mueller's case i think reince priebus can shed the most light on. reince priebus came out in february of 2017 and said flatly as chief of staff in the trump white house, there have been no collusion whatsoever with russia during the campaign, who told him to say that and based on what, why did he say that? then, of course, the whole firing of james comey, which i think mueller believes is in itself an act of obstruction of justice to fire the guy investigating the president. what did priebus know about it? what were the real reasons for it? what was the whole genesis of the letter that was september to comey? who drafted what? who said what? whose opinions were what? also, don't forget, reince priebus is not fundamentally a trump guy. don't forget back during the campaign when priebus was still chairman of the republican party. he said when the tapes of the billy bush tames came out in
october, early october, that donald trump would probably have to drop out of the campaign. that's something that trump never forgot. trump hired him every way, trump humiliated him every day six days to sunday, no wonder reince priebus is happy to testify. >> happy, happy is the word of the day, no question on that. the chief of staff in a healthy administration is the hub. so this is an incredibly important interview for bob mueller for the reasons howard mentioned. have you someone fairly independent and not necessarily what we call a double l the lying loyalists, but also because he's in and out of the room and in and out of every meeting and following the paper and the e-mail and the schedule, from your experience, i know you are at the state department as well as a former white house director, talk to us about the import in the investigation where you are interviewing the chief of staff. >> well the chief of staff is supposed to be the most effective gate-keeper and mover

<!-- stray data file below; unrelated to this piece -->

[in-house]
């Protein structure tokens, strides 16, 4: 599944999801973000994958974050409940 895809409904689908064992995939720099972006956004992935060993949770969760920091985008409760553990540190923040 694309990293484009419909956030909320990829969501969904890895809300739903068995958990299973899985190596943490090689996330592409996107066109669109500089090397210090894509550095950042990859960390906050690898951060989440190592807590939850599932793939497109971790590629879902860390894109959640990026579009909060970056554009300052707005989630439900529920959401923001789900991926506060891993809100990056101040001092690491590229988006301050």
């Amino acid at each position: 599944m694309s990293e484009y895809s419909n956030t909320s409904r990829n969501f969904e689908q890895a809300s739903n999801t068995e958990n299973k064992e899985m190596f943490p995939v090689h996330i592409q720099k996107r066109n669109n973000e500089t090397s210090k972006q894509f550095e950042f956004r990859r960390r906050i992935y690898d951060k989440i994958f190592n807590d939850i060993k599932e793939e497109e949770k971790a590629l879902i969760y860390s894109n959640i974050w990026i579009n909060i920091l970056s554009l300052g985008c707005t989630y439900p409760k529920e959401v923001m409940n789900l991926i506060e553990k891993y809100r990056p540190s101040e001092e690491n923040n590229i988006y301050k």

of information from the top throughout the white house and throughout the administration. so for reince to say there was absolutely no collusion shows either how much he is willing to lie for donald trump as his former presidents or how out of the loop he was. by all accounts, reince was not a very effective chief of staff in wrangling president trump and wrangling the team. there were lots of infighting t. stories of leaking and some severely disturbing events happened in the oval office, while reince was supposed to be in charge. you had meetings, private meetings with sergei kislyak, the ambassador of russia, lavrov, the former minster, no diplomats, nobody from the u.s. side were present. you had russian reporters allowed in for camera spreads and access to the u.s. president. u.s. journalists were not allowed at the same time. all of these activities going on, not just during campaign, but in the official capacity in